One of the most common types of mobile applications is geo-location applications which have become widespread especially with the recent popularity of smartphones. One sub-category of these applications for mobile devices include GPS navigation oriented apps.

Mobile Application Testing – Do I need a driver’s license?

Of the mobile applications we test, this is the only type that we require software test engineers to have a driver’s license and several years of driving experience. Yes, mobile application testing requires a driver’s license! Sounds silly but especially in Europe, many people don’t drive! It’s also much better that the engineer be familiar with the location which needs to be tested and then to choose some typical and complex road situations to test. Here are a few points that we use when testing, but certainly not exhaustive:
1) Cross roundabout
With many entrances and exits, the application must distinguish the directions to and from each.
2) Drive on a high way
Also with many entrances and exits, speed limit changes, different directions, and different warning messages, the application must distinguish these and notify the user.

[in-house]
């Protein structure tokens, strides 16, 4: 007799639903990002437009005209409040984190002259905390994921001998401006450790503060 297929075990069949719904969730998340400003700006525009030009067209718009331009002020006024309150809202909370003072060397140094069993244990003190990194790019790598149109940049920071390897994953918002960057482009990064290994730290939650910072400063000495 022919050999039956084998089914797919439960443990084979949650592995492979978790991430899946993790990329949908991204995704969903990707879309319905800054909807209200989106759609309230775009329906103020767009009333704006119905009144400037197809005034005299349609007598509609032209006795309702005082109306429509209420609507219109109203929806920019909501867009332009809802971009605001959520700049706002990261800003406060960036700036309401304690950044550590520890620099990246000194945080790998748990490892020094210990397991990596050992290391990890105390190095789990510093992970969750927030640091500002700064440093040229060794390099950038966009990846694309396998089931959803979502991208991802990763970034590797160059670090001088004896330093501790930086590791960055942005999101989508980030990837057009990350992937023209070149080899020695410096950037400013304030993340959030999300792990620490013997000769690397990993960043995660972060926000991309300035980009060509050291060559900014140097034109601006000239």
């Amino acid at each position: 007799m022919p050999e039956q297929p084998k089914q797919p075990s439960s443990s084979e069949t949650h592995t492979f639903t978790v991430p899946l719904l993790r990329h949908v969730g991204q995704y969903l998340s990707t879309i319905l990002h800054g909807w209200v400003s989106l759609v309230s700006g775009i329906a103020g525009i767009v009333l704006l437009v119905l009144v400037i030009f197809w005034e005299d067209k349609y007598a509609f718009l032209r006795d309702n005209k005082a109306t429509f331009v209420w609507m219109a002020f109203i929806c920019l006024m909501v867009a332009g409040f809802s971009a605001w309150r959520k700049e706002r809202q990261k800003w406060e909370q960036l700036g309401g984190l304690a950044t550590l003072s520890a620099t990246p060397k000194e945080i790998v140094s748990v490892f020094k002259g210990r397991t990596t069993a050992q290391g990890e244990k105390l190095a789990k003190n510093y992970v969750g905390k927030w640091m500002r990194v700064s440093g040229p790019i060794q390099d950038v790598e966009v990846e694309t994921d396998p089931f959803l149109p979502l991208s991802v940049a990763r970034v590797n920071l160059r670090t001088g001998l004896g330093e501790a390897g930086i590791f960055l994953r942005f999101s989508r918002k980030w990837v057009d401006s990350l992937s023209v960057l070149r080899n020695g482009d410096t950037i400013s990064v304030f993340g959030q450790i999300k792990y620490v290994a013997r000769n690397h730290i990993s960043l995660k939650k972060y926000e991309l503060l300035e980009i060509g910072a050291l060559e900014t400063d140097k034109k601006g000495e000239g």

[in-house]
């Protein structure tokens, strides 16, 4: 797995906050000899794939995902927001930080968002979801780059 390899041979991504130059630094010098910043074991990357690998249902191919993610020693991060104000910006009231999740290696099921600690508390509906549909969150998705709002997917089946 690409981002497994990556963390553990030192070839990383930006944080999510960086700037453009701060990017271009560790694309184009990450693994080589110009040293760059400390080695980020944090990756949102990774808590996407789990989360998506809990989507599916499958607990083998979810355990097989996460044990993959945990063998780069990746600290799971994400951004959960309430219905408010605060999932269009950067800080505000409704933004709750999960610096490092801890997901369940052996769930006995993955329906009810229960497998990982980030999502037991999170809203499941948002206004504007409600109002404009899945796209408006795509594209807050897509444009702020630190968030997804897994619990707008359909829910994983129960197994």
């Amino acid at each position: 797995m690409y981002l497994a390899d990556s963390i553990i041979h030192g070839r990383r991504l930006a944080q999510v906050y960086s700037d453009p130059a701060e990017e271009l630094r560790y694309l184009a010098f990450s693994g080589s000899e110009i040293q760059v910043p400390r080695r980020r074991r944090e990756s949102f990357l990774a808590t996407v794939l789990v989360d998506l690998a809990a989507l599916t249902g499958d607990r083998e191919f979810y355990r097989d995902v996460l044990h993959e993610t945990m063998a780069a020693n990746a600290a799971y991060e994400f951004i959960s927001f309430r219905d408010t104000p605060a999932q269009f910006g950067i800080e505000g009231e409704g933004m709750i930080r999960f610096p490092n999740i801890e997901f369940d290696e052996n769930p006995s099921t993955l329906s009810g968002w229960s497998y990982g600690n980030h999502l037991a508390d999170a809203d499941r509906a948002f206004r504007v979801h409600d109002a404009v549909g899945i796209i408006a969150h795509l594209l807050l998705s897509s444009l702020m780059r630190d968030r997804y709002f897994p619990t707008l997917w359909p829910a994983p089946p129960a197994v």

3) Drive the wrong way to a destination
The application should calculate that you are off track and show another way to go to the destination within certain thresholds, i.e. after you went the wrong way for .4 miles or 30 seconds.
4) Real-time driving conditions such as traffic jams
Some intelligent apps can receive messages (weather and traffic)and make a quick evaluation to supply an alternative route ‘in time’ which can be defined by software parameters.
5) Cross pedestrian street, park, water area (lake, sea, river, etc.), bridge, no road area.
Check that the map has displayed correctly for these special areas and all direction messages are correct.
6) Cross different countries, states, and cities.
Sometimes the application must use different map systems or files such as use map1.file and map2.file from different places, so the network connection should be suitable and careful attention is needed for crossing zones from one map file to another.

As you can see, testing mobile applications and especially GPS oriented applications requires an end-user viewpoint and very context oriented user stories. Just testing plain vanilla functionality is not enough. A lot of the “defects” we find are not necessarily functional defects but problems with user experience and usability which may not seem like a big deal but can make or break an application’s success when it comes to mobile apps.